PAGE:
My son wore it once as an infant and managed to stain it with something acrylic brown in color.

I stick to smaller projects these days.  I work on things I can finish in an hour or less, and things that are durable enough to survive two boys.  (Hmmm, I owe you photo evidence of cute crochet don’t I?)

Do you have a crafty outlet to cling to when things get crazy?  How has motherhood changed how you craft?

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Susan Baker
I have a passion for encouraging weary worn out mothers to find joy in everyday motherhood and peace in unlikely places. I have two elementary school boys, one nerdy husband, and two cats. I have a strange fascination for bad puns, the color pink, socks, and books. I worry about running out of toilet paper, wine, and chocolate.. I serve an amazing God. I live an ordinary life filled with wonder.
Susan Baker
Susan Baker

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Comments

  1. I have always liked to do crafts that were more time consuming so I could just sit on the couch and work on them in a leisurely manner. I used to crochet doilies. Then I did cross stitch but I found that stressful because I always messed up somehow – no matter how careful I was. Then I discovered quilting. I choose (or create) simple patterns that I can sew together quickly. Then I spend my time on hand quilting. It usually takes me several months for a smaller quilt and 6 to 9 months for a larger quilt. I work a little bit most evenings and eventually it’s done. It’s really relaxing!

    Good job on the crocheting. My mom is a leftie, too, and she complains all the time about how much harder it is when you’re a leftie. She’s an avid crocheter and taught me how.

    • crafting as a leftie generally adds an extra challenge or two.

      i made a doily or two when my eyes were younger. i’m not sure i could do them right now unless i had some really good light. i need crafts that are portable and easy to start and stop, so i stick with patterns i can memorize.

      counted cross stitch… sigh. i remember spending hours on a project only to realize i’d messed up one little square and thrown the whole pattern off. it was maddening. i still have all my supplies and patterns, but i’m not sure i’ll ever go back to it.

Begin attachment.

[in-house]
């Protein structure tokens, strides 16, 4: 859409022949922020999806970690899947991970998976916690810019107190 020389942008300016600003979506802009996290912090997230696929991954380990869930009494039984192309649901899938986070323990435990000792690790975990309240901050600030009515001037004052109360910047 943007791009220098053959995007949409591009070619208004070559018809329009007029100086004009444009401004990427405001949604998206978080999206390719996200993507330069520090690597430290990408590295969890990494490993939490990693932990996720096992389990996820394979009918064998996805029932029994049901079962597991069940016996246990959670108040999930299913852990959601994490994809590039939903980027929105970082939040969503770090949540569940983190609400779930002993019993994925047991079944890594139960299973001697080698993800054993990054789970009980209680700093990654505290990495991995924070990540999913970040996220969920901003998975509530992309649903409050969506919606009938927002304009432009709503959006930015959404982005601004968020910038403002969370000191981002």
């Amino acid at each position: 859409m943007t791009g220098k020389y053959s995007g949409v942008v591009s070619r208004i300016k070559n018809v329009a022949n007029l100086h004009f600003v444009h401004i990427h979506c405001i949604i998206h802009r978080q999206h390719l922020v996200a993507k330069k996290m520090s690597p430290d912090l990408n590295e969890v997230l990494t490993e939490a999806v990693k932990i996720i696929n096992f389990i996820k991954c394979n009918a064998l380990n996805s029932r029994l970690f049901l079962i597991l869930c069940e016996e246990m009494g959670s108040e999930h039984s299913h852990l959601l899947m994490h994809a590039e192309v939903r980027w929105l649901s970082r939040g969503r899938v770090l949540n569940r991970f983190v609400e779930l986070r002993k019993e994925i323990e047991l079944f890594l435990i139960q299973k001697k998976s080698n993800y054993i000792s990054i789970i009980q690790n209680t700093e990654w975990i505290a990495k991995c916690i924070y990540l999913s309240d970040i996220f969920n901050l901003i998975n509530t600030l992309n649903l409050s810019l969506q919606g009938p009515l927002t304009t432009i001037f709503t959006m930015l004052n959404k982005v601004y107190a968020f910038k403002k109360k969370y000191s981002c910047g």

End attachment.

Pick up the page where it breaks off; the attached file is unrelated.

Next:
i love quilts. if i could ever find a left handed sewing machine i might enjoy sewing more. hand quilting is beautiful, and i agree it makes prettier quilts. doesn’t your lap get hot? i remember my grandmother said she couldn’t quilt in the summer, but that the summer light was perfect for piecework. is that true?

      i think the key is to keep trying until you find a craft that fits your season in life and that you can relax with.

  2. So funny! I do know how to crochet – but the counting requires too much patience. My creative outlet is making Shutterfly books for people. I can do that and watch TV at the same time – a critical element of any hobby for me. I have managed to complete scarves for myself and all my men. But they won’t wear them. :-)

    • i tend to work crochet patterns that require no counting after the first 5 minutes of the project. it works for me.

      i wish i’d known you like to make shutterfly books for people, i would have asked you to make mine!

  3. The closest I come to crocheting is buying something from etsy. lol. I do take a paper and pen or ipad with me everywhere I go in case I get a few minutes extra to write lists. Sad, but true, list making is my creative outlet.

    • list making can be fun. i love making lists of stuff for other people to do. does that count?

      i’d love to see a few lists on your blog. :)